Evans Seven: Transfers who will make biggest impact in final year
2021 Rankings: Rivals150
A slew of immediately eligible transfers promise to reshape the national title and power conference races next season. In this week’s The Evans Seven, we assess which one-year rentals will be relied upon the heaviest during their final year of college play.
1. Justin Pierce
North Carolina lost a lot in the frontcourt, and outside of Armando Bacot the Tar Heels failed to solidify the combo forward position via the high school realm. After failing to land Matthew Hurt and Precious Achiuwa, the Tar Heels were forced to look toward the grad-transfer realm and, luckily for them, the ideal remedy for their issues was available in the form of Justin Pierce. Likely to take over right where Cam Johnson left off, Pierce might not be as good of a shot-maker as the recent graduate was, but he more than makes up for that with his all-encompassing skill set. Averaging close to five assists per game last year at William & Mary, Pierce will be sharing minutes with a backcourt featuring Cole Anthony and Christian Keeling, two guards who would much rather score than distribute. If Pierce can seamlessly transition his game from the CAA into the ACC, the Tar Heels could overachieve.
2. Nate Sestina
He is not going to produce the number of points or rebounds that he did at Bucknell, but Nate Sestina, who averaged over 15 points and eight rebounds per game last season, will be a crucial addition at Kentucky. The return of Nick Richards and EJ Montgomery helps alleviate the need for Sestina to immediately stabilize the Wildcats’ backcourt. Likely to be the first big man off of UK’s bench, Sestina’s numbers might not be eye-popping, but his ability to extend the defense with the perimeter jumper and his strength will definitely help the Wildcats. Kentucky is set to enroll another elite recruiting class that is loaded with perimeter firepower, and if Sestina can keep it simple the Wildcats should have another legitimate chance at reaching the Final Four.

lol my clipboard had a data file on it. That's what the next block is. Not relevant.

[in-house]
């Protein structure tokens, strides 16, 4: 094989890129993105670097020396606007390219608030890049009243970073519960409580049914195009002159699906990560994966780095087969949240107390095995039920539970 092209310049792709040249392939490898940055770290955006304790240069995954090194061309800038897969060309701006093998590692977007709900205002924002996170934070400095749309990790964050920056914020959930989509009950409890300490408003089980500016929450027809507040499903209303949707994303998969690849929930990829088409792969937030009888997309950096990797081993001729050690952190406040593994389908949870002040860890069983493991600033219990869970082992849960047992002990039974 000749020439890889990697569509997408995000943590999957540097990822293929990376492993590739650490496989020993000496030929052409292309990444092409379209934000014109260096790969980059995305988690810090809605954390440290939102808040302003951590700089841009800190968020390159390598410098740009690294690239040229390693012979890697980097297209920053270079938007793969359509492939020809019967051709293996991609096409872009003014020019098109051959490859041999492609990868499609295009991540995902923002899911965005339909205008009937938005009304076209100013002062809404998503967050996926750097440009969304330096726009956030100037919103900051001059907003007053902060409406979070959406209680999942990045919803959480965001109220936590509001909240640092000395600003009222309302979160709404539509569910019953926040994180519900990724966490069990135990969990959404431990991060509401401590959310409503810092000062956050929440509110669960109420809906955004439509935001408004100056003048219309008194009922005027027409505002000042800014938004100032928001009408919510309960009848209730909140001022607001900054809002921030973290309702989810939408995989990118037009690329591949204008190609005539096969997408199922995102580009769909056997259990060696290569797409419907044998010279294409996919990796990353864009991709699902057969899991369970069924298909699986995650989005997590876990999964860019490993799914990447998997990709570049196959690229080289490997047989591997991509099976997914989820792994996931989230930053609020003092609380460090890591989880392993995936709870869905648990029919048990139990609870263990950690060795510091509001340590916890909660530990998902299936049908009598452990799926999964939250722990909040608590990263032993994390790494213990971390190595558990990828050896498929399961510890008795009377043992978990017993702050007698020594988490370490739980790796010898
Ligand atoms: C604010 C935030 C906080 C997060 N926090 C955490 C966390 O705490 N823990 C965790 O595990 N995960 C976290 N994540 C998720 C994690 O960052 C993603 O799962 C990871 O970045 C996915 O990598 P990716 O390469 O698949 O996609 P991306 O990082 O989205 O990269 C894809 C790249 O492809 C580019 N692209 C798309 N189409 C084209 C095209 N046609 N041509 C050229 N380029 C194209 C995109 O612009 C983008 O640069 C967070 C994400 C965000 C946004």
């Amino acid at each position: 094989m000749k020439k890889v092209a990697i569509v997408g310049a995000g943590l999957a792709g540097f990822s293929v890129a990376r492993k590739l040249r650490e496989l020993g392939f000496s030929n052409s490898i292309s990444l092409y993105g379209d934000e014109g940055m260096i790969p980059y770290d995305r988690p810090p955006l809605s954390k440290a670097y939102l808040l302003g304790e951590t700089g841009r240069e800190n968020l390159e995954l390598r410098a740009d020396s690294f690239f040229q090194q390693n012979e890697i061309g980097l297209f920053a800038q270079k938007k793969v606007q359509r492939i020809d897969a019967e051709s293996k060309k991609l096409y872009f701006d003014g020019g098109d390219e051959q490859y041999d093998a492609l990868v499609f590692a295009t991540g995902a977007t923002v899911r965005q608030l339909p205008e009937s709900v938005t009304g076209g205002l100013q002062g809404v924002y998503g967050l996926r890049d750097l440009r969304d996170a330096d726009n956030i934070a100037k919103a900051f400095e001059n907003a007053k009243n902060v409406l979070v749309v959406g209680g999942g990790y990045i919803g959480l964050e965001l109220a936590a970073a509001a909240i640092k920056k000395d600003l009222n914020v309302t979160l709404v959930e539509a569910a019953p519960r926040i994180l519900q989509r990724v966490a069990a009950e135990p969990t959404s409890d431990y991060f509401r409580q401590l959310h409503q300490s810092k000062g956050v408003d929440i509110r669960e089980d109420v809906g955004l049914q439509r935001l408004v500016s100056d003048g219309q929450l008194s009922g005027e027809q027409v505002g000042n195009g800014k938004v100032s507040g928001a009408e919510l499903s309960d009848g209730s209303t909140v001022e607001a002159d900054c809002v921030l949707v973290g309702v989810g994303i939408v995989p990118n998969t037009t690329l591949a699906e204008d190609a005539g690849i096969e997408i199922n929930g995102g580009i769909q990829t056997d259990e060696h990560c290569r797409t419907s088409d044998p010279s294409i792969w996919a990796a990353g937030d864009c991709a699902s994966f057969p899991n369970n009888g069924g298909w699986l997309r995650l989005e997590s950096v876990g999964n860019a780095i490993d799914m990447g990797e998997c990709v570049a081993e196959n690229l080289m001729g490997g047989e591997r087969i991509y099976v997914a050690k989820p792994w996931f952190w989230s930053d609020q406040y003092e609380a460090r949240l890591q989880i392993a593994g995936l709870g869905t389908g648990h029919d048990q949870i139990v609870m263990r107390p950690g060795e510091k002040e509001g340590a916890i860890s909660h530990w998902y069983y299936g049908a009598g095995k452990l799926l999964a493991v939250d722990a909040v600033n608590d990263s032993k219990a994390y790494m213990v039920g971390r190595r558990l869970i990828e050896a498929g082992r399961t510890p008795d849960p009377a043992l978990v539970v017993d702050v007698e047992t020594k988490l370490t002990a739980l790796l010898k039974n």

3. Chris Clarke
Texas Tech made sure to regroup again this offseason, thanks to a talented 2019 class that is led by its first five-star prospect in Jahmius Ramsey. In addition, the recruitment of Chris Clarke could pay major dividends next season. The return of David Moretti as a facilitating agent should help, as will an offseason of development for Kyler Edwards and Deshawn Corprew. But with Clarke, a former Virginia Tech star in tow, the Red Raiders boast one of the most difficult backcourts to game plan against. Clarke could fill the small ball 4-man role, which would make for a high-powered offense. Clarke’s first role is to make plays, not score, and that should be ideal with the number of talented prospects set to enroll, giving Chris Beard’s group another chance at March glory.
4. LaMarr Kimble